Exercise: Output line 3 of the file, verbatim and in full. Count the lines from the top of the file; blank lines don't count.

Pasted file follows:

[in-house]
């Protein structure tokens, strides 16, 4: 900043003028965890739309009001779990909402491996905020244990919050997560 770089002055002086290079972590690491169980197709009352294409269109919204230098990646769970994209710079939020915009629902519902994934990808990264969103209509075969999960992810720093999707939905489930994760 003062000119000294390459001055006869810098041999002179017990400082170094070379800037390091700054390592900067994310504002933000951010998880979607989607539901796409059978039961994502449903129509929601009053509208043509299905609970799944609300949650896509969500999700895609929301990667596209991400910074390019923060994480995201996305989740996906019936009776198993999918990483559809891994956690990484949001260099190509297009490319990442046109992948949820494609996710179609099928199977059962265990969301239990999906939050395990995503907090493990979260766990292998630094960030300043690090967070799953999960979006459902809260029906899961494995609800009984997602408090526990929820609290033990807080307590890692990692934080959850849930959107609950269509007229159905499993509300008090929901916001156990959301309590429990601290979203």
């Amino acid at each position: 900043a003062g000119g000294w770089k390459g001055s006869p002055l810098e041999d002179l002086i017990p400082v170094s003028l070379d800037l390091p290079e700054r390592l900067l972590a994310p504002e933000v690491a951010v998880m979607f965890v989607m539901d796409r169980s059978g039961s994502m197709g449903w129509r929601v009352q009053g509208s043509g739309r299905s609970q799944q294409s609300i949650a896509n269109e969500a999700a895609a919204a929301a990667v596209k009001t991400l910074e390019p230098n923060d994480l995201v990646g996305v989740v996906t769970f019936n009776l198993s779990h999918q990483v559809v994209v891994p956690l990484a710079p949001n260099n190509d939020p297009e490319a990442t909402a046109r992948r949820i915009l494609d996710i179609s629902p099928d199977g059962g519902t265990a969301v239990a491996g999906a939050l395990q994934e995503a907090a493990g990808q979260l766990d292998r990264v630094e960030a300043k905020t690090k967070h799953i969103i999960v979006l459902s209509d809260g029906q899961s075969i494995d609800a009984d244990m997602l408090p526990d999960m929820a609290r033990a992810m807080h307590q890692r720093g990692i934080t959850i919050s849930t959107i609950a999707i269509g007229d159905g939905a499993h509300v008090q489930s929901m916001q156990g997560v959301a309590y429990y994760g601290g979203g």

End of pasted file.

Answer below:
């Amino acid at each position: 900043a003062g000119g000294w770089k390459g001055s006869p002055l810098e041999d002179l002086i017990p400082v170094s003028l070379d800037l390091p290079e700054r390592l900067l972590a994310p504002e933000v690491a951010v998880m979607f965890v989607m539901d796409r169980s059978g039961s994502m197709g449903w129509r929601v009352q009053g509208s043509g739309r299905s609970q799944q294409s609300i949650a896509n269109e969500a999700a895609a919204a929301a990667v596209k009001t991400l910074e390019p230098n923060d994480l995201v990646g996305v989740v996906t769970f019936n009776l198993s779990h999918q990483v559809v994209v891994p956690l990484a710079p949001n260099n190509d939020p297009e490319a990442t909402a046109r992948r949820i915009l494609d996710i179609s629902p099928d199977g059962g519902t265990a969301v239990a491996g999906a939050l395990q994934e995503a907090a493990g990808q979260l766990d292998r990264v630094e960030a300043k905020t690090k967070h799953i969103i999960v979006l459902s209509d809260g029906q899961s075969i494995d609800a009984d244990m997602l408090p526990d999960m929820a609290r033990a992810m807080h307590q890692r720093g990692i934080t959850i919050s849930t959107i609950a999707i269509g007229d159905g939905a499993h509300v008090q489930s929901m916001q156990g997560v959301a309590y429990y994760g601290g979203g």